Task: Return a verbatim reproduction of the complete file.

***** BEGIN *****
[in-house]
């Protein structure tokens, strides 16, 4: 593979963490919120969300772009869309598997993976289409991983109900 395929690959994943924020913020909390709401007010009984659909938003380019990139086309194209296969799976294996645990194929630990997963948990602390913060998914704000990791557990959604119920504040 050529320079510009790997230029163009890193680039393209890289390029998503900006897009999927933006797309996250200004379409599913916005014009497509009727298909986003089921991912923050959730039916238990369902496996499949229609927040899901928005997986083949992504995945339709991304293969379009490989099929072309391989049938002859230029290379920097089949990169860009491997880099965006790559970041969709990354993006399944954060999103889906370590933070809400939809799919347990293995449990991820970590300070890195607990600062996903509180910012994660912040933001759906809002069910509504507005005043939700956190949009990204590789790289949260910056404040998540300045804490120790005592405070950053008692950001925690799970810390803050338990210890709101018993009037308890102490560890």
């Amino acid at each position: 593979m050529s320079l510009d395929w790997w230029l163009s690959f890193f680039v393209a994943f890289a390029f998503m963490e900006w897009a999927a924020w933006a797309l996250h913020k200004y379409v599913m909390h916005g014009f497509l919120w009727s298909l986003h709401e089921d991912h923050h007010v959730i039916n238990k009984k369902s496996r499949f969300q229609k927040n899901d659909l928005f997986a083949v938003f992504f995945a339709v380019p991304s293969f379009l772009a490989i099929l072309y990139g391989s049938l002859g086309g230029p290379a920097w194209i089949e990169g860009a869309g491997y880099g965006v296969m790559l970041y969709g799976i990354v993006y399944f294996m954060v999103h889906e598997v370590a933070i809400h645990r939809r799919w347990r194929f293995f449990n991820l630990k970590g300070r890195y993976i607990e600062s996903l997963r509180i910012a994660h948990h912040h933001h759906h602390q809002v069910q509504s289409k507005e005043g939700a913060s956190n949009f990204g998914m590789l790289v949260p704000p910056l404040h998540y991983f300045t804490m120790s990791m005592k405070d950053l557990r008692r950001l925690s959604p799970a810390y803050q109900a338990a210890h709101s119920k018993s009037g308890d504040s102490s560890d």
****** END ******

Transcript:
[in-house]
């Protein structure tokens, strides 16, 4: 593979963490919120969300772009869309598997993976289409991983109900 395929690959994943924020913020909390709401007010009984659909938003380019990139086309194209296969799976294996645990194929630990997963948990602390913060998914704000990791557990959604119920504040 050529320079510009790997230029163009890193680039393209890289390029998503900006897009999927933006797309996250200004379409599913916005014009497509009727298909986003089921991912923050959730039916238990369902496996499949229609927040899901928005997986083949992504995945339709991304293969379009490989099929072309391989049938002859230029290379920097089949990169860009491997880099965006790559970041969709990354993006399944954060999103889906370590933070809400939809799919347990293995449990991820970590300070890195607990600062996903509180910012994660912040933001759906809002069910509504507005005043939700956190949009990204590789790289949260910056404040998540300045804490120790005592405070950053008692950001925690799970810390803050338990210890709101018993009037308890102490560890």
């Amino acid at each position: 593979m050529s320079l510009d395929w790997w230029l163009s690959f890193f680039v393209a994943f890289a390029f998503m963490e900006w897009a999927a924020w933006a797309l996250h913020k200004y379409v599913m909390h916005g014009f497509l919120w009727s298909l986003h709401e089921d991912h923050h007010v959730i039916n238990k009984k369902s496996r499949f969300q229609k927040n899901d659909l928005f997986a083949v938003f992504f995945a339709v380019p991304s293969f379009l772009a490989i099929l072309y990139g391989s049938l002859g086309g230029p290379a920097w194209i089949e990169g860009a869309g491997y880099g965006v296969m790559l970041y969709g799976i990354v993006y399944f294996m954060v999103h889906e598997v370590a933070i809400h645990r939809r799919w347990r194929f293995f449990n991820l630990k970590g300070r890195y993976i607990e600062s996903l997963r509180i910012a994660h948990h912040h933001h759906h602390q809002v069910q509504s289409k507005e005043g939700a913060s956190n949009f990204g998914m590789l790289v949260p704000p910056l404040h998540y991983f300045t804490m120790s990791m005592k405070d950053l557990r008692r950001l925690s959604p799970a810390y803050q109900a338990a210890h709101s119920k018993s009037g308890d504040s102490s560890d």